Having a tattoo

In Japan, having a tattoo isn’t great. Tattoos or Irezumi have many negative connotations for Japanese people.

In swimming pools and some gyms, people who have tattoos will be asked to cover them up with band-aids or a piece of clothing. In swimming pools, the staff would offer you a rash guard or long swim trunks. In gyms you would be offered long sleeved shirts or jumpers.

Tattoos are commonly associated to yakuza or gang members here in Japan and especially in places like Kanagawa. And when foreigners have tattoos people tend to be even more cautious and aware of their presence. I personally have never been taught or told that tattoos are bad. And many of my friends don’t think of tattoos in a bad light. Maybe its because some of our high school teachers have small tattoos or because some of the tv shows we used to watch had characters with tattoos. In Japanese detective television shows, criminals have tattoos and sometimes those tattoos are then the clue into discovering a new gang or the tattoo is used to uncover clues into past cases. Tattoos just never have been shown in a good or fair way in media here.

On television, if the person has a tattoo they will be asked to cover it somehow. With make up or clothes therefore you will not really come across tattoos on television. The only time you would see tattoos are in public.

In public many people stare at tattoos. They stare for a long time. I see this often in trains or in shopping malls.  And I have seen children ask their parents what they are and the few parents Ive heard said they’re are little drawings bad people have on their body. Which isn’t the most fair description/impression to give to a child.

I personally have nothing against tattoos. I wont get one because I am too indecisive and it looks painful.

What do you think about tattoos? Do you think they should be covered up?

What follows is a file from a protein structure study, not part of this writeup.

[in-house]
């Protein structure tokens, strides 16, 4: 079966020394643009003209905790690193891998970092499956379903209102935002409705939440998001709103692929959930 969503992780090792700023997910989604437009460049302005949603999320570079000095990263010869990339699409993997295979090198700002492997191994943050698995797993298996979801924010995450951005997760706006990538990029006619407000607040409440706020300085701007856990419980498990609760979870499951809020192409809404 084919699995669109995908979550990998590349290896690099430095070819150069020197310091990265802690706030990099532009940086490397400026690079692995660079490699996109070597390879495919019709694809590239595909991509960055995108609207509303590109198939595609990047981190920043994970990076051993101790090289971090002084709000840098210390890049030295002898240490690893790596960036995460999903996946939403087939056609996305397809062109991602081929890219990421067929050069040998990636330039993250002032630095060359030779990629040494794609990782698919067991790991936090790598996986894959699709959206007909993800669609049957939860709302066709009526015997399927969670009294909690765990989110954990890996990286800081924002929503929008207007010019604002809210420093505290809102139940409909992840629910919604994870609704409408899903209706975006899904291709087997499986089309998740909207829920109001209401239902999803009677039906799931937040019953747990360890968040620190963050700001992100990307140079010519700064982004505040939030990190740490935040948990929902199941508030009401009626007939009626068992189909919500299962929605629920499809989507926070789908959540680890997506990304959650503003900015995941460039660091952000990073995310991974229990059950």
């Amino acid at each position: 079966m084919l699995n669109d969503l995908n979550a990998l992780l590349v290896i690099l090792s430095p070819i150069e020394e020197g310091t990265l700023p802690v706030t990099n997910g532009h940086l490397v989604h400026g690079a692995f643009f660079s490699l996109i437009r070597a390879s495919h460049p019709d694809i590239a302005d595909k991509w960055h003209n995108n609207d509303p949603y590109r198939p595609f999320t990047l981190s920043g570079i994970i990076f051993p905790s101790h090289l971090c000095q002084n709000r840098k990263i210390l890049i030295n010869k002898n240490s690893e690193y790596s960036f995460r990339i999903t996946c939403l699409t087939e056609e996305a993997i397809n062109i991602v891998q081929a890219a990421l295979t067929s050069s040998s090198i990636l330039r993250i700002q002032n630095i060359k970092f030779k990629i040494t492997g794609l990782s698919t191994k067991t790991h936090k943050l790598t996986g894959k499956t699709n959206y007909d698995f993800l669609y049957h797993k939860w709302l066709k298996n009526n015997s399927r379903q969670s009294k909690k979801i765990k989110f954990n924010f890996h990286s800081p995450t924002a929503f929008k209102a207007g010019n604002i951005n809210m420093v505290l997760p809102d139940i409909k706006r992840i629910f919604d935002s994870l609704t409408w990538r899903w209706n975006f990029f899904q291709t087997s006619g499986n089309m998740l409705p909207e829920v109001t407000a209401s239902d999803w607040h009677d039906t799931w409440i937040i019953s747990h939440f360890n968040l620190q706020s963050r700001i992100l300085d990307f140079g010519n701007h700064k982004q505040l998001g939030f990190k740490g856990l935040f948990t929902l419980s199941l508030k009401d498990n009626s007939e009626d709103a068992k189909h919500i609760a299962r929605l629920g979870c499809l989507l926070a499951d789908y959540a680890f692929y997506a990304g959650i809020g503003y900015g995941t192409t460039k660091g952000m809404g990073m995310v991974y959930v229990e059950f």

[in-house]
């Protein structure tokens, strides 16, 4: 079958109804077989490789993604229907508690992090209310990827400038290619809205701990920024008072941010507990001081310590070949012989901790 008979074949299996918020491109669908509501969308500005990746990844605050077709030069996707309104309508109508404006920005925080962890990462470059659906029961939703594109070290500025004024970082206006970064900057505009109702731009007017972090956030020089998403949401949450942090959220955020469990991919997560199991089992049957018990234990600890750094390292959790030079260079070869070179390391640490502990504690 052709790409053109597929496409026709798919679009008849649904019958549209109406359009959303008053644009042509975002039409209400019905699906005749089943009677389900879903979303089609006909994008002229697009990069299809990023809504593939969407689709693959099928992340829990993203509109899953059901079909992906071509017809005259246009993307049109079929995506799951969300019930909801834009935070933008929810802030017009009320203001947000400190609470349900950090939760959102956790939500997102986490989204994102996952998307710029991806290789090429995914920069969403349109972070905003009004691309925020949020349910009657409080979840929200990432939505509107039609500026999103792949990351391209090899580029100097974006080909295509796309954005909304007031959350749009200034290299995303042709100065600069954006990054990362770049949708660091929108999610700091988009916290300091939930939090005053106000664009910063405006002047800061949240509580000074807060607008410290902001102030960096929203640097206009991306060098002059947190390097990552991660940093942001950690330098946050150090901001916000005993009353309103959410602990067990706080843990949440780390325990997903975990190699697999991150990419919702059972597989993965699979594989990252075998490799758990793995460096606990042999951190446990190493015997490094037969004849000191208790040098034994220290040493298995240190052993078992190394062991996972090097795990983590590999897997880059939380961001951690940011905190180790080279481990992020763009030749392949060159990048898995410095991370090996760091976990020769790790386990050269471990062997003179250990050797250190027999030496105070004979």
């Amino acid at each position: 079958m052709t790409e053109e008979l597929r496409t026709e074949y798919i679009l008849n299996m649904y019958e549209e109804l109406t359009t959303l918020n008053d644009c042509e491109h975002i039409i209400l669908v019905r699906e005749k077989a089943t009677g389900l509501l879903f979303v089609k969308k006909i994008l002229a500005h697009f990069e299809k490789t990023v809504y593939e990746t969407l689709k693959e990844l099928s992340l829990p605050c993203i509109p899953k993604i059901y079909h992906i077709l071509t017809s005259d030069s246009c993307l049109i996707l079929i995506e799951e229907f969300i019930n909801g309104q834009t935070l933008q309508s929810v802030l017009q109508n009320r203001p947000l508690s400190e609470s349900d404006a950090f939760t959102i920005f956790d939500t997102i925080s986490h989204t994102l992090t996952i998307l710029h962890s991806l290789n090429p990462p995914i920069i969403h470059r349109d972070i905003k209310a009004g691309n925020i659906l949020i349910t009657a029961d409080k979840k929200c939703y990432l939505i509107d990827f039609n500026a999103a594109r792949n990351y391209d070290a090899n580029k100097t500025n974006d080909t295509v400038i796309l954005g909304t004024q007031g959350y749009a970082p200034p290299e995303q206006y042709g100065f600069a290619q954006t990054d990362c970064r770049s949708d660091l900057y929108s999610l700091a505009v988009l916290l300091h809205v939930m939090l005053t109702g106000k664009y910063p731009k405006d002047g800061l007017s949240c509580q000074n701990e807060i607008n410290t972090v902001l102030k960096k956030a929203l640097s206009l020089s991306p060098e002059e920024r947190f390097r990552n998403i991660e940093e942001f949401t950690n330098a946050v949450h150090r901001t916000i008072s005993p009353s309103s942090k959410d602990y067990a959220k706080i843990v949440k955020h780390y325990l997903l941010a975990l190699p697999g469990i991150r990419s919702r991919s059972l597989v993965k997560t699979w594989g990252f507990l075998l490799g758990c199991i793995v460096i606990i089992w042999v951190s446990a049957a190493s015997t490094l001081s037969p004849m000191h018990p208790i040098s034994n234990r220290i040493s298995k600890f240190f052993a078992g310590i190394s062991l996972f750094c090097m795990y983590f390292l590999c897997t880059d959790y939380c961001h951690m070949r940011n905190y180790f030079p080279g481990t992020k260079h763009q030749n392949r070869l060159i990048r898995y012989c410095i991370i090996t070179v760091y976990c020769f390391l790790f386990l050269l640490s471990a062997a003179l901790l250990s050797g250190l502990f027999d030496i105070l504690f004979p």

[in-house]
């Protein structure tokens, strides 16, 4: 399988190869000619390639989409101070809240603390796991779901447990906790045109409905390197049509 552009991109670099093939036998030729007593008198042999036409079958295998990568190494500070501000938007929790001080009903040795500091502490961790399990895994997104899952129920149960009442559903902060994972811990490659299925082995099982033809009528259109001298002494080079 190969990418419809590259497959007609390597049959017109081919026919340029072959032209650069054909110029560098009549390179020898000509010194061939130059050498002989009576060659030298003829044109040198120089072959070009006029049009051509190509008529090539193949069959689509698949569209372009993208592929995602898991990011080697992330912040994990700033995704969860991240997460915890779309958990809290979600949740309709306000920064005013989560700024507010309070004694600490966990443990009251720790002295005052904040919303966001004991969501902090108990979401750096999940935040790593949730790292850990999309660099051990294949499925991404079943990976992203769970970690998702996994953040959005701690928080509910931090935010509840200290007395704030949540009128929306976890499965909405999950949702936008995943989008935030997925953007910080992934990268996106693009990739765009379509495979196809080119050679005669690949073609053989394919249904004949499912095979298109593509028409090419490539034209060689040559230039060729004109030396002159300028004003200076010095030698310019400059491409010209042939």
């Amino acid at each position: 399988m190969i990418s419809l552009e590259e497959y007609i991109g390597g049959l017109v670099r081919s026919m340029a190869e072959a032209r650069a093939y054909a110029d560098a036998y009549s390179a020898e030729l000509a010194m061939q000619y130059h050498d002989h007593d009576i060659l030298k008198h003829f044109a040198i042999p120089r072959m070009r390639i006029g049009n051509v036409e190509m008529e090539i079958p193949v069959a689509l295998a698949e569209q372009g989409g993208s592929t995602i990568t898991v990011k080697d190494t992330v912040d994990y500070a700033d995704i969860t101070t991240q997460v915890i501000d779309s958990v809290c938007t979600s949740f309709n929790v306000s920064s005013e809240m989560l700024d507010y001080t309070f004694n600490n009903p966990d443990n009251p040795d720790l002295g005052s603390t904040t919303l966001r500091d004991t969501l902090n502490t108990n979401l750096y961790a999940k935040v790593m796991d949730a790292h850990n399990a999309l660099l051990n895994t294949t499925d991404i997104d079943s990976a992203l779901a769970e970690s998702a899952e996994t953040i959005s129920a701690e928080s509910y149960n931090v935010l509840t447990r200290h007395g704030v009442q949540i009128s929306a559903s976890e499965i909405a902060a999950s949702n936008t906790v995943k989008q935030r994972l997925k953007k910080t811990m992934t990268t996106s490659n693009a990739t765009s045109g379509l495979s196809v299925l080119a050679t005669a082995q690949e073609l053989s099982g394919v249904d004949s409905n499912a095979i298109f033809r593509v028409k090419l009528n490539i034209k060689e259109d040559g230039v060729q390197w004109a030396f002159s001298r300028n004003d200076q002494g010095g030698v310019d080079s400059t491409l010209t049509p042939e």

5 thoughts on “Having a tattoo

  1. What is weird is that we were once asked to leave a sento in Tokyo because of my friend’s small tattoo and a week later I stared at a Japanese woman with a beautiful and full body tattoo in the sento next to me in Kyoto. Why? Am I bathing in a yakuza haunt? Or are some sentos more relaxed?

    Liked by 1 person

    1. It really depends on the area or the person running it. Sometimes other sento goers may feel some kind of discomfort if they see someone with a tattoo, or the person running the place may just want to be super cautious. Kyoto isn’t necessarily full of yakuza but some areas near Kyoto are.
      In some areas like Kyoto, where there are lots of tourists, a lot of places have strict rules so locals wouldn’t feel too intimidated. In Tokyo, sentos may not be too strict about visitors with tattoos because it is their body and they understand foreigners having tattoos doesn’t mean they are some how bad people. And Tokyo isn’t full of Yakuza either.
      I hope this answers your question 🙂


      1. Kind of I guess the more I learn about Japan the more I see that what my teachers told me is not an absolute rule. The onsen in sakaiminato had a rule against tattoo even fake ones ^^ though I can understand that they might fade in the bath.

        Liked by 1 person

      2. But then tattoos were meant to set people apart from society and now people want it to be mainstream isn’t it contradictory ? I like tattoos but I can understand that some might find them offensive like tattoos of Buddha that some foreigners get lightly…


      3. Some foreigners do get odd kanji or drawings of samurais and Buddhas like you mentioned and that could be a reason for this ban in Japan. But tattoos never really caught on in Japan unlike western countries where getting a tattoo is a form of self expression and symbolic for people.But iIn Japan it is only seen as a label or a sign to other people that they should stay away. They just aren’t shown to the majority as something positive.

        Liked by 1 person

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